12. Francesco Caselli & Massimo Morelli, 2000. "Bad politicians," Discussion Paper / Institute for Empirical Macroeconomics 134, Federal Reserve Bank of Minneapolis.
  13. Hans Gersbach, 2001. "Competition of Politicians for Incentive Contracts and Elections," CESifo Working Paper Series 406, CESifo Group Munich.
  14. Tim Besley & Stephen Coate, "undated". ""An Economic Model of Representative Democracy''," CARESS Working Papres 95-02, University of Pennsylvania Center for Analytic Research and Economics in the Social Sciences.
  15. Andrea Prat, 2002. "Campaign Advertising and Voter Welfare," Review of Economic Studies, Oxford University Press, vol. 69(4), pages 999-1017.
  16. Messner, Matthias & Polborn, Mattias K., 2004. "Paying politicians," Journal of Public Economics, Elsevier, vol. 88(12), pages 2423-2445, December.
    • Matthias Messner & Mattias Polborn, 2003. "Paying Politicians," Working Papers 246, IGIER (Innocenzo Gasparini Institute for Economic Research), Bocconi University.
  17. Bernard Caillaud & Jean Tirole, 2002. "Parties as Political Intermediaries," The Quarterly Journal of Economics, Oxford University Press, vol. 117(4), pages 1453-1489.
  18. Hans Gersbach & Verena Liessem, 2001. "Reelection Threshold Contracts in Politics," CESifo Working Paper Series 622, CESifo Group Munich.
  19. Bliss, Christopher & Nalebuff, Barry, 1984. "Dragon-slaying and ballroom dancing: The private supply of a public good," Journal of Public Economics, Elsevier, vol. 25(1-2), pages 1-12, November.
  20. Robert Barro, 1973. "The control of politicians: An economic model," Public Choice, Springer, vol. 14(1), pages 19-42, March.
  21. L. Wade, 1988. "Review," Public Choice, Springer, vol. 58(1), pages 99-100, July.
  22. Timothy Besley & Stephen Coate, 2001. "Lobbying and Welfare in a Representative Democracy," Review of Economic Studies, Oxford University Press, vol. 68(1), pages 67-82.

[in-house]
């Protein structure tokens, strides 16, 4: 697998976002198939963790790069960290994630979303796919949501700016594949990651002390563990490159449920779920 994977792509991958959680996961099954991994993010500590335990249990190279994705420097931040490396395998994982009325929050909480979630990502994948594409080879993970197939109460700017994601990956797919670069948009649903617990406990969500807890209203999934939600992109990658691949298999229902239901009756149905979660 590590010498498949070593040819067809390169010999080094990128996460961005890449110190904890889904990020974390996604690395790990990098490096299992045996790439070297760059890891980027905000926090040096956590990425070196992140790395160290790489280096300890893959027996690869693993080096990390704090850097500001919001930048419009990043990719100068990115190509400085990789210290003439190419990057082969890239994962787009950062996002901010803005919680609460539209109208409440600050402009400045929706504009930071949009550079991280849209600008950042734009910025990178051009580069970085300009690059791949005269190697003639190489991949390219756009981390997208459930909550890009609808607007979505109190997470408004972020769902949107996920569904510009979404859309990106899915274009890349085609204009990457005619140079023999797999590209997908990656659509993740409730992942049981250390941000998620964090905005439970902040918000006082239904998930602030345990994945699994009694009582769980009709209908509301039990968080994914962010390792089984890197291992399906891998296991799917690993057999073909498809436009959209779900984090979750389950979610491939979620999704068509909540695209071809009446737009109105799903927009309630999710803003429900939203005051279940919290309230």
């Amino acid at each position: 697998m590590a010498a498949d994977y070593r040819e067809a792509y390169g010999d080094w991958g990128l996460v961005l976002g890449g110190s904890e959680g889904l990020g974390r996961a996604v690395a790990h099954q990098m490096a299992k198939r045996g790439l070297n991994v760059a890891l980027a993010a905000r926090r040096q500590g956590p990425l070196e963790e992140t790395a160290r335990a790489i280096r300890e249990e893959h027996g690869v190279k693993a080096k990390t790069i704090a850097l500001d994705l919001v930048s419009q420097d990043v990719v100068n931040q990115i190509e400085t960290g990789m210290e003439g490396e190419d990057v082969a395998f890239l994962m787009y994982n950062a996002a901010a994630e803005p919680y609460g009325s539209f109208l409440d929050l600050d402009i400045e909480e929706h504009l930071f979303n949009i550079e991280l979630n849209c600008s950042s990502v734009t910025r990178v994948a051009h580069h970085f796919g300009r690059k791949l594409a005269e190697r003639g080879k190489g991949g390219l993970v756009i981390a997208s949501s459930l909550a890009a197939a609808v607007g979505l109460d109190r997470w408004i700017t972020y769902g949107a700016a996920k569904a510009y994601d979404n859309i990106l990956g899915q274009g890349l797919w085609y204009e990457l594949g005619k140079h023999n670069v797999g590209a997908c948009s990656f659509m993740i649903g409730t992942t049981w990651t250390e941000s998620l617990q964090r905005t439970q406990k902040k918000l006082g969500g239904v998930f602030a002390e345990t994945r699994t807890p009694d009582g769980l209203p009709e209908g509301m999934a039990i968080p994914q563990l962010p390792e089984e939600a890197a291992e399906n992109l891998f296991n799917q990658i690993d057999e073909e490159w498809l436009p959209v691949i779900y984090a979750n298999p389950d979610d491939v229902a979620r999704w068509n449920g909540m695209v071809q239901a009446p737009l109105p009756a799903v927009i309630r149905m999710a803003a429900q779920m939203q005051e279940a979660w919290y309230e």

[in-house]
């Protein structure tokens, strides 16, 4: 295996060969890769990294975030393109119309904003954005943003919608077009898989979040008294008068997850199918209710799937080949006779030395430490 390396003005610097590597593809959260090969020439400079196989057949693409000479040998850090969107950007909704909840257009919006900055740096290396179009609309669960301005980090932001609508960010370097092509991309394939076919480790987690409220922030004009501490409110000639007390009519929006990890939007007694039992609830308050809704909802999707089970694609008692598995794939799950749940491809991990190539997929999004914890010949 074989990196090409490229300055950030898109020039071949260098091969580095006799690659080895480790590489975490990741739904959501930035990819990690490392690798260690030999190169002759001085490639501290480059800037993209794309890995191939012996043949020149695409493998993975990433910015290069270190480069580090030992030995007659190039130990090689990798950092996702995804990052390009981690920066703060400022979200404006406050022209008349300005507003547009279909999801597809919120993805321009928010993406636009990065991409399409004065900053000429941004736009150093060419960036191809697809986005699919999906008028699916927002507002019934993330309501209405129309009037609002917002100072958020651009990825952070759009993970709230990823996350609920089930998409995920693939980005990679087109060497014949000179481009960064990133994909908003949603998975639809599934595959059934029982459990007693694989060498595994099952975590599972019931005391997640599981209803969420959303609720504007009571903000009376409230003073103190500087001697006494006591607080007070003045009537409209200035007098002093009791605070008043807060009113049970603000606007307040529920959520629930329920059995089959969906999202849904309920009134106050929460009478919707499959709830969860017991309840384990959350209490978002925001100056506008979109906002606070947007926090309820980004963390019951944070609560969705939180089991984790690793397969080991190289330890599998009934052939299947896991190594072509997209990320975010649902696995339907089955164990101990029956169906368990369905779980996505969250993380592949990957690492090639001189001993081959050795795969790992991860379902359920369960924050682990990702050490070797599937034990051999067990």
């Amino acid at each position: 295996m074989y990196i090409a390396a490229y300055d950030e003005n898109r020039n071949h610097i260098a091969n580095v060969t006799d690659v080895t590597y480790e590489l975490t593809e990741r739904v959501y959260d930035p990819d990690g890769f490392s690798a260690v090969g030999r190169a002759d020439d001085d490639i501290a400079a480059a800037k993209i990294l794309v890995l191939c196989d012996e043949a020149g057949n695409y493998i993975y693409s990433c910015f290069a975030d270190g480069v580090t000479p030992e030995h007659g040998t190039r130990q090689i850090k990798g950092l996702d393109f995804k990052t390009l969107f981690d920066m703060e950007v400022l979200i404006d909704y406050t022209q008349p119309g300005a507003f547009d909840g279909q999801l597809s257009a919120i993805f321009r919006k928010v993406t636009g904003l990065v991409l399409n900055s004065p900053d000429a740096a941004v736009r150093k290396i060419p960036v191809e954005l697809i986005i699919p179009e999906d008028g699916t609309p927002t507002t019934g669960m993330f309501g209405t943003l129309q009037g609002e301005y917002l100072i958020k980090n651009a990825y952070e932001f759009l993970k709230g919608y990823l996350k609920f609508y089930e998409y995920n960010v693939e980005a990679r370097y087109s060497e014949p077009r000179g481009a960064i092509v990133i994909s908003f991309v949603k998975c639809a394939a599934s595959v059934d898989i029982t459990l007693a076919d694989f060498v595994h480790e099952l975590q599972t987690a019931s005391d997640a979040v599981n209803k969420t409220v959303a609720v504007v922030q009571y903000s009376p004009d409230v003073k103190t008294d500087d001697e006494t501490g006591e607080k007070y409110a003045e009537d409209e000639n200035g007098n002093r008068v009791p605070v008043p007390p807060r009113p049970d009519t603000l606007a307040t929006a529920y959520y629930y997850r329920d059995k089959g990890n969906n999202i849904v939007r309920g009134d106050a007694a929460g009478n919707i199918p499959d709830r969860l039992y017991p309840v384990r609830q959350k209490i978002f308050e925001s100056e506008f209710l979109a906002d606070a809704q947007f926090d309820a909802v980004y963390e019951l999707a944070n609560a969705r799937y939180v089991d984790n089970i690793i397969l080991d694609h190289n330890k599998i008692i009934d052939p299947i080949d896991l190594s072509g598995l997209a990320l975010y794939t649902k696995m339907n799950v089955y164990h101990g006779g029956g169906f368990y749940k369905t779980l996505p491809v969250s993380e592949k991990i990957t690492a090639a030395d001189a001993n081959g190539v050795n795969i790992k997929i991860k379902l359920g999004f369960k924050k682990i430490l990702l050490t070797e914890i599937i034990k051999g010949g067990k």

Full references (including those not matched with items on IDEAS)

This item is not listed on Wikipedia, on a reading list or among the top items on IDEAS.

When requesting a correction, please mention this item's handle: RePEc:wpa:wuwppe:0406009. See general information about how to correct material in RePEc.

For technical questions regarding this item, or to correct its authors, title, abstract, bibliographic or download information, contact: (EconWPA)

If you have authored this item and are not yet registered with RePEc, we encourage you to do it here. This allows to link your profile to this item. It also allows you to accept potential citations to this item that we are uncertain about.

If references are entirely missing, you can add them using this form.

If the full references list an item that is present in RePEc, but the system did not link to it, you can help with this form.

If you know of missing items citing this one, you can help us creating those links by adding the relevant references in the same way as above, for each refering item. If you are a registered author of this item, you may also want to check the "citations" tab in your profile, as there may be some citations waiting for confirmation.

Please note that corrections may take a couple of weeks to filter through the various RePEc services.

This information is provided to you by IDEAS at the Research Division of the Federal Reserve Bank of St. Louis using RePEc data.